'Expert advice repeatedly ignored': Intellectuals write open letter to opposition parties on Covid third wave

The letter said millions of Indians are scrambling to access basic healthcare services such as hospital beds, ventilators, oxygen, essential medicines, ambulances, etc.

Published: 04th June 2021 12:08 AM  |   Last Updated: 04th June 2021 12:08 AM   |  A+A-

A patient on oxygen support being taken to Covid ward at Omandurar Hospital on Monday. (Photo | Debadatta Mallick, EPS)

A patient on oxygen support being taken to Covid ward. (File Photo | Debadatta Mallick, EPS)


NEW DELHI: More than 185 intellectuals, including noted historians Romila Thapar and Irfan Habib and economist Kaushik Basu, have written an open letter to the opposition parties suggesting them to use their influence to ensure the central and state governments prepare for a possible third wave of the coronavirus.

Noting that the visuals of deceased lying on roads during the second wave and bodies floating in rivers have pricked the world's collective conscience, they said it was heartwarming that amidst the pandemic, most political parties are "willing to work in a non-partisan manner in the peoples' interest".

"Yet, despite the offer to cooperate and work with the union government, it is shocking that the government of India has neither welcomed the suggestions, nor created a truly national task force comprising all parties, state governments, experts and civil society to tackle the unprecedented situation India is facing," it said.

The letter said millions of Indians are scrambling to access basic healthcare services such as hospital beds, ventilators, oxygen, essential medicines, ambulances, etc.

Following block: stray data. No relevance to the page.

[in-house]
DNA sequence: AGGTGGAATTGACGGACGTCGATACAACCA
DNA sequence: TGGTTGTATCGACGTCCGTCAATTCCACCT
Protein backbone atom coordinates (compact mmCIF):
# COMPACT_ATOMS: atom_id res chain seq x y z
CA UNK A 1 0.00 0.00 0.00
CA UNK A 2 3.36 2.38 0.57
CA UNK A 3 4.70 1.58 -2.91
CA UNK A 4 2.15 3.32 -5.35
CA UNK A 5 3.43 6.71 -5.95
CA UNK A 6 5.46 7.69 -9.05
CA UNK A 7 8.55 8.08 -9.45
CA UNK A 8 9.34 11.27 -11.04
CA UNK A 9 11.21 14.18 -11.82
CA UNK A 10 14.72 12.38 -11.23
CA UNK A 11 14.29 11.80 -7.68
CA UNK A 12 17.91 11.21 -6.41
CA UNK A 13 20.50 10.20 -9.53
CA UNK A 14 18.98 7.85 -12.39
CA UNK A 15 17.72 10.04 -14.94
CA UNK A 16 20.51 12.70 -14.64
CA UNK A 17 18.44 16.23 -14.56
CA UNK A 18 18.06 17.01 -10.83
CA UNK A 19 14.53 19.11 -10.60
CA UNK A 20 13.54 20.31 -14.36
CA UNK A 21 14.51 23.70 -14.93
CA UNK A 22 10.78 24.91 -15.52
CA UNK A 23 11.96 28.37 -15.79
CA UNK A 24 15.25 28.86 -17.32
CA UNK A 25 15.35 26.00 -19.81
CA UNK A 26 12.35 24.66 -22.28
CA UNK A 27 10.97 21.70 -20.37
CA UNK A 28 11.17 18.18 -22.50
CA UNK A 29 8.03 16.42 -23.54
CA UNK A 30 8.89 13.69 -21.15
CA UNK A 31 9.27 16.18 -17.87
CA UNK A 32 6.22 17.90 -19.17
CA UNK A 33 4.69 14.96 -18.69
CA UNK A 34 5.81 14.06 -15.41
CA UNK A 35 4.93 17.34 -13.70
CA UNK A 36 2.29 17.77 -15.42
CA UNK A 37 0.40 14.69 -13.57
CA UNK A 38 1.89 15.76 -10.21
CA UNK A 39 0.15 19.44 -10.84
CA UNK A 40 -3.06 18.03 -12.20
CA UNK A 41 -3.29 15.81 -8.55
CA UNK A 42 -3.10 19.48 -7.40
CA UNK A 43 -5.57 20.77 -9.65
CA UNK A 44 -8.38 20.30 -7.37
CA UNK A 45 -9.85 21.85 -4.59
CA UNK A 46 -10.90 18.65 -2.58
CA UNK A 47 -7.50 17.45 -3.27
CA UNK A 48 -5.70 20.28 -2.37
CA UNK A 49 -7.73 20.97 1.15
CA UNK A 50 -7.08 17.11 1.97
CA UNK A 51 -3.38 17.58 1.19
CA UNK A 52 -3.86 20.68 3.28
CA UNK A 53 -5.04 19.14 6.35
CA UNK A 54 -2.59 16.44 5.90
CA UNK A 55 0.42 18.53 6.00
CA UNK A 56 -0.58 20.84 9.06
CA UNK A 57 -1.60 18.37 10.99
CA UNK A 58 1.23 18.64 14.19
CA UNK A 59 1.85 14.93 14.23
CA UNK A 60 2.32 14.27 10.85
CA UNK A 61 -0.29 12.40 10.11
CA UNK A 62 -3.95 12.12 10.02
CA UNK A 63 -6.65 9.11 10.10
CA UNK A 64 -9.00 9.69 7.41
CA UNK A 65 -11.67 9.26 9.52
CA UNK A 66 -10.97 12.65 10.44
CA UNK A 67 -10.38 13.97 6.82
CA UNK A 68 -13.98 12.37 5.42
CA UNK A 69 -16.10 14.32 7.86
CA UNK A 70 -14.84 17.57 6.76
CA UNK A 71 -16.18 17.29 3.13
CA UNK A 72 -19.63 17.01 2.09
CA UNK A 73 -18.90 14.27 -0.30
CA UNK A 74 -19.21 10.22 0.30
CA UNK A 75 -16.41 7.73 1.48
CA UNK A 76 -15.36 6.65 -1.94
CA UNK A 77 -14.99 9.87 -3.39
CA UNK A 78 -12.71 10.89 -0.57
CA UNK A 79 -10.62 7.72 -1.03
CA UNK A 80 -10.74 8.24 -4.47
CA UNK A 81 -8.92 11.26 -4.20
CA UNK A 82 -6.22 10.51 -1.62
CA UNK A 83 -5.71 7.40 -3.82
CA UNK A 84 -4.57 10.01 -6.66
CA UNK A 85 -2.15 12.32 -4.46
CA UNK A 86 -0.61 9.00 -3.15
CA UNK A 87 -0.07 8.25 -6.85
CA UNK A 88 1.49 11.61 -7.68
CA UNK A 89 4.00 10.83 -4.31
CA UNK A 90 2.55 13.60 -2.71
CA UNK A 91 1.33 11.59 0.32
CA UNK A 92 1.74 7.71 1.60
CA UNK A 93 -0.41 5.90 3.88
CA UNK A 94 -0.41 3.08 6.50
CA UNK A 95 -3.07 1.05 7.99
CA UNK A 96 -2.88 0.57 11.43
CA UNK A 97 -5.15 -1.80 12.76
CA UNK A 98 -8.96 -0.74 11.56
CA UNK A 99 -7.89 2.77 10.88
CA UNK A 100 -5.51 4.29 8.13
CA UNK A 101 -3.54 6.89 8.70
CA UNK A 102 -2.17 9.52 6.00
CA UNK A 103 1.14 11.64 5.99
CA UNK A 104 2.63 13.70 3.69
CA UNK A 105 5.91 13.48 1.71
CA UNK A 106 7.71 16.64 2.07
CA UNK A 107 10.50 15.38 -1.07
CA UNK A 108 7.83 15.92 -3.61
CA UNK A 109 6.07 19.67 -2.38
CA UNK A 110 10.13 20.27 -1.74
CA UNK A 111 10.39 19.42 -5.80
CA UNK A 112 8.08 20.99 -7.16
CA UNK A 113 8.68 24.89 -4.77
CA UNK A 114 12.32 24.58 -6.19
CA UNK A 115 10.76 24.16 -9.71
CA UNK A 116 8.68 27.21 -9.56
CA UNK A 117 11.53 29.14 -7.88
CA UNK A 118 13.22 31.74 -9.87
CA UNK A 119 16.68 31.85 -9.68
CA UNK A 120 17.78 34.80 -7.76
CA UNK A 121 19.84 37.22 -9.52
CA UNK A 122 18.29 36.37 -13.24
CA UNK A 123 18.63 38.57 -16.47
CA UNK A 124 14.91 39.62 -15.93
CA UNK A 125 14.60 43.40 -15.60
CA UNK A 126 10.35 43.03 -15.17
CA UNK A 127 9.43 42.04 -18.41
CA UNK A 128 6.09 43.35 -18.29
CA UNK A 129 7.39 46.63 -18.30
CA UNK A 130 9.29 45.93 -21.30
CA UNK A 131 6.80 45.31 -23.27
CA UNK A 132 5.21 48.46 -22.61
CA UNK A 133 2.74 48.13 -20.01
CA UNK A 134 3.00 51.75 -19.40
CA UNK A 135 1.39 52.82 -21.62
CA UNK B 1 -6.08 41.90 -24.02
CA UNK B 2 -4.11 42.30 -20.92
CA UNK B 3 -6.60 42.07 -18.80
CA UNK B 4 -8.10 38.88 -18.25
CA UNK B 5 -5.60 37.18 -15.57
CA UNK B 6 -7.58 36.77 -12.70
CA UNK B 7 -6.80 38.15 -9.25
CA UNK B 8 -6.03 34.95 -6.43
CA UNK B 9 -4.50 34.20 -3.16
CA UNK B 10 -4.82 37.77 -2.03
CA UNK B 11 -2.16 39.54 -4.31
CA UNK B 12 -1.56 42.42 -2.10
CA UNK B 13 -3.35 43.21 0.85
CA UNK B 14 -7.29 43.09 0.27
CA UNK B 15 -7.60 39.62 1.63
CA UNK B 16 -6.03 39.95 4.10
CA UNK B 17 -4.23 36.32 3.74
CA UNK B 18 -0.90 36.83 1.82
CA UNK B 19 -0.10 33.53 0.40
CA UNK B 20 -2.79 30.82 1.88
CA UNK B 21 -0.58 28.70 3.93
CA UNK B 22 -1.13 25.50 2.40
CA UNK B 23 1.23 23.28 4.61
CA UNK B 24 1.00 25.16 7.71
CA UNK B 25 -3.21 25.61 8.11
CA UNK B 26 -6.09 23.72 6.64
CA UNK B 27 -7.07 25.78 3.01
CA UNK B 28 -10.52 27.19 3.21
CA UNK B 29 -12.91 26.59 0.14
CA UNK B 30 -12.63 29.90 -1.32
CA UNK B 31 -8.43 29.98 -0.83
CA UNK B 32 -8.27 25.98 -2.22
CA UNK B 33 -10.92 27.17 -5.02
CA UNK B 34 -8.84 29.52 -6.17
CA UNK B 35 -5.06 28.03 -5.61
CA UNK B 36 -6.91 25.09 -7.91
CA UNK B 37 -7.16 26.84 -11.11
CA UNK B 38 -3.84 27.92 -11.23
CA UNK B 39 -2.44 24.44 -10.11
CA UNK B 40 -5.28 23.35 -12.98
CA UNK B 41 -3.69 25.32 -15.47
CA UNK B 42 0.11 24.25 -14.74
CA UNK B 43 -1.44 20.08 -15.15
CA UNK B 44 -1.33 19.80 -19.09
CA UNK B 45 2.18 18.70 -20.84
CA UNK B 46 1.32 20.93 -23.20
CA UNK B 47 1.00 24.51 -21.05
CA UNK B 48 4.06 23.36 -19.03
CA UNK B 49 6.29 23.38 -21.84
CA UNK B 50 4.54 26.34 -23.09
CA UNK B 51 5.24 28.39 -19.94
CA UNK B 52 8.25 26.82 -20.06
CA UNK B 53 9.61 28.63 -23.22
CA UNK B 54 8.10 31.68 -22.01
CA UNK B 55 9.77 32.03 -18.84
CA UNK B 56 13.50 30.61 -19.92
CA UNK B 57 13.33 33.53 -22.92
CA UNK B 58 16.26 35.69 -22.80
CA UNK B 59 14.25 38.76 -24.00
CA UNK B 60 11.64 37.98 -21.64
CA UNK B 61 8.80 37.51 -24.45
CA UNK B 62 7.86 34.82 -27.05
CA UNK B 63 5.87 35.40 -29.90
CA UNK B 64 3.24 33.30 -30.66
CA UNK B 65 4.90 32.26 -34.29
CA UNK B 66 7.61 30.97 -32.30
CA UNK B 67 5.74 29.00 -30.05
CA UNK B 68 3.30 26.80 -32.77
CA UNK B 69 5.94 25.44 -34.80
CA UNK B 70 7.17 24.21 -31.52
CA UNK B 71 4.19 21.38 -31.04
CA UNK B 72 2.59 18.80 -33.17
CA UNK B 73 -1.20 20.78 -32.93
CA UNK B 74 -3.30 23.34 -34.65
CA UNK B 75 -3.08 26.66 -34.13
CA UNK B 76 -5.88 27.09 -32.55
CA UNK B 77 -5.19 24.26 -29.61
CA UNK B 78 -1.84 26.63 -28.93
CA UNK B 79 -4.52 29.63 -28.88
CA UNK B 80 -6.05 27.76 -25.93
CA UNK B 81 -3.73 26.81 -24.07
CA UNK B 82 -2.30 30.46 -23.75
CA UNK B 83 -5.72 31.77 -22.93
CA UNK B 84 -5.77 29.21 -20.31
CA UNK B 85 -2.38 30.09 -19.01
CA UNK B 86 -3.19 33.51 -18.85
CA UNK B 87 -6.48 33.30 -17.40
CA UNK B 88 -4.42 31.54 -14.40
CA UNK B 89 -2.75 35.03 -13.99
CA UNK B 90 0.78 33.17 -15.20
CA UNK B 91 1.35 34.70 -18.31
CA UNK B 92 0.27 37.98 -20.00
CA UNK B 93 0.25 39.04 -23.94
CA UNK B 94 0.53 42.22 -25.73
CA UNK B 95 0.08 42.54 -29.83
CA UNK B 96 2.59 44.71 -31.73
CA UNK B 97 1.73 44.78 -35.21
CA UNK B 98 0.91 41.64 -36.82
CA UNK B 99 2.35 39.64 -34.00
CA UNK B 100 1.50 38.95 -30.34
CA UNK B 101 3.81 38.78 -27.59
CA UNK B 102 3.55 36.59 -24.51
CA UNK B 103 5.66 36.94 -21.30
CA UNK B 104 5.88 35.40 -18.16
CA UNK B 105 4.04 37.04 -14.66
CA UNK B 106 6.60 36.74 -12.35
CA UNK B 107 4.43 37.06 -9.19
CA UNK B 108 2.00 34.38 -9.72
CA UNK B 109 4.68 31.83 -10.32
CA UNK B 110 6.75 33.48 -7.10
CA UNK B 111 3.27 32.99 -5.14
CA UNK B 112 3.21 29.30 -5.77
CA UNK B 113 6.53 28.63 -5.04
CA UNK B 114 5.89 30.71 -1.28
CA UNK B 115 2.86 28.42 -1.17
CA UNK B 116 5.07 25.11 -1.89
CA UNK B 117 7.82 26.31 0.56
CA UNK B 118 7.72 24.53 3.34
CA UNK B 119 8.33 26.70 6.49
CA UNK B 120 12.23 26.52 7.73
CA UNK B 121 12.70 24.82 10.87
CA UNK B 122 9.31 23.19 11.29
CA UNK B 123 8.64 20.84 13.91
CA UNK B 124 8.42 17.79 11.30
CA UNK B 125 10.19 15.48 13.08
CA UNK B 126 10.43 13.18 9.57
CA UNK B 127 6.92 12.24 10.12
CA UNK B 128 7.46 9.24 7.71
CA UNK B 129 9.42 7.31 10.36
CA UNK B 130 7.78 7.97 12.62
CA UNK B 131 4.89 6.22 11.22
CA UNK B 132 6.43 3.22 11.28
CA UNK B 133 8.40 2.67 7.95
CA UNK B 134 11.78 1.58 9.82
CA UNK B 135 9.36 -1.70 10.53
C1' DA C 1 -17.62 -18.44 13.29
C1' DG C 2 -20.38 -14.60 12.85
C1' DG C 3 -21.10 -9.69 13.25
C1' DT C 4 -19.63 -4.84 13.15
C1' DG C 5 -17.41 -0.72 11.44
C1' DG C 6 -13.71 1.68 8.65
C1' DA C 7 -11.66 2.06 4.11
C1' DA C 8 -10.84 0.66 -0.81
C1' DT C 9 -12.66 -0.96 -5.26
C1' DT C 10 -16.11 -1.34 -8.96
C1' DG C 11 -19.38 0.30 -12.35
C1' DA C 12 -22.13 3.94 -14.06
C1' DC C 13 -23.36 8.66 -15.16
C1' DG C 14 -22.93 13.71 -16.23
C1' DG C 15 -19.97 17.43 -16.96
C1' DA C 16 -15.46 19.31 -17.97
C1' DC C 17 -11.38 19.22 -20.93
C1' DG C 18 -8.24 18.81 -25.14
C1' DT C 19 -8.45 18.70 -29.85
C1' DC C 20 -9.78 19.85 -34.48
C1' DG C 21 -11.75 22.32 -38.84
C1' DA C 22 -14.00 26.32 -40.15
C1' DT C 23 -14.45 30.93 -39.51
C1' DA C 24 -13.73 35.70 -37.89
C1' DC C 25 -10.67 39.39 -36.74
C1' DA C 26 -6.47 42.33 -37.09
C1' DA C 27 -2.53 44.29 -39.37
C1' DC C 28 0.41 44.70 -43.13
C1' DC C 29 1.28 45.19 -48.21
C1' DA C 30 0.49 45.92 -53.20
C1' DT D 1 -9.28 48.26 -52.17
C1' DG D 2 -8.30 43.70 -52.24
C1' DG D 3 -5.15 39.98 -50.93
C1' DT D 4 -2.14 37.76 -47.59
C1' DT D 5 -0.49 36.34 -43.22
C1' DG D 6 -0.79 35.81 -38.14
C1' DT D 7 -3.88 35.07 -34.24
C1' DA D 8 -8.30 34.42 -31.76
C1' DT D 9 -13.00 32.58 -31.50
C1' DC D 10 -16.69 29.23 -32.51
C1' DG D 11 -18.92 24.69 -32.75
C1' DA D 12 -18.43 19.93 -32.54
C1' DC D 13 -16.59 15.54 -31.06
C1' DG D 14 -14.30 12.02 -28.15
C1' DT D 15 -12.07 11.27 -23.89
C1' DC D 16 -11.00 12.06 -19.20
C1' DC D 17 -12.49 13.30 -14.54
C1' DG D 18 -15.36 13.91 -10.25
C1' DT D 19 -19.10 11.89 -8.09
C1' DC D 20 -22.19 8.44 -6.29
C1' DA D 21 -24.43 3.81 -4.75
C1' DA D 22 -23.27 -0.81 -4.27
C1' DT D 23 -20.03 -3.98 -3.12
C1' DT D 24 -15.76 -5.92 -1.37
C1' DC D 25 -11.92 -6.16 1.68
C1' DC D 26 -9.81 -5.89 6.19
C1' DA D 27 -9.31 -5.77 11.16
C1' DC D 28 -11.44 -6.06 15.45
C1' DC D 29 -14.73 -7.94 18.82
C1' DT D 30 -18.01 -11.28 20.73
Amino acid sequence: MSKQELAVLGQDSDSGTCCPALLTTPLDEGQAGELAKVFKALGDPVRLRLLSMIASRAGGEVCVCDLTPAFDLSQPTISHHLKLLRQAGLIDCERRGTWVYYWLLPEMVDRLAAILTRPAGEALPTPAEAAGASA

"The visuals of the deceased lying on roads, floating in rivers and riverbeds has pricked the world's collective conscience," the letter said.

The signatories to the letter include Magsaysay awardee and activist Wilson Bezwada, former Amnesty International Secretary General Salil Shetty, former UGC Chairman Sukhadeo Thorat, former UPSC member Purshottam Aggarwal, and several academicians from Jawaharlal Nehru University (JNU), New York University, University of Siena (Italy), University of Sao Paulo, University of Pennsylvania, and Princeton University among others.

"It is very distressing that, despite a history of successful mass-vaccination campaigns in the past 70 years, the government has outsourced the procurement of vaccines to severely stretched state governments, at differential and exorbitant rates.

Likewise, expert advice is repeatedly ignored, while obscurantist, unproven remedies are encouraged.

"Large rallies and religious congregations were organised, and there was no preparation to enhance the availability of oxygen, vaccines, and beds," it said.

The letter suggested the parties to consider a series of measures.

"There is a need to immediately reach out to, and support, the efforts of these citizen and civil society groups.

Since these are already acting as aggregators of requests from citizens in need, progressive parties can support them by securing help for them or connecting them to the right authorities and systems," it said.

Parties must also support and sponsor citizen/civil society initiatives, "which are hamstrung because of restrictive policies regarding fund-raising imposed by the government", it said.

The letter also suggested the parties to use their influence to urge the union and state governments to prepare in advance for the imminent third wave.

"Just to cite one example, children (who may also be impacted by the third wave) will need different oxygen masks, which hospitals don't have in adequate quantities.

Parties can work with citizen groups to map demand, and try to secure their supply," it said.

It urged the parties to leverage their connections to stock on oxygen refills, food etc which might be needed during the third wave.

"Parties must leverage their connections to stock these in advance, and work with citizen groups to disburse them as and when they are needed.

The more we prepare in advance, the more lives we can save," it said.


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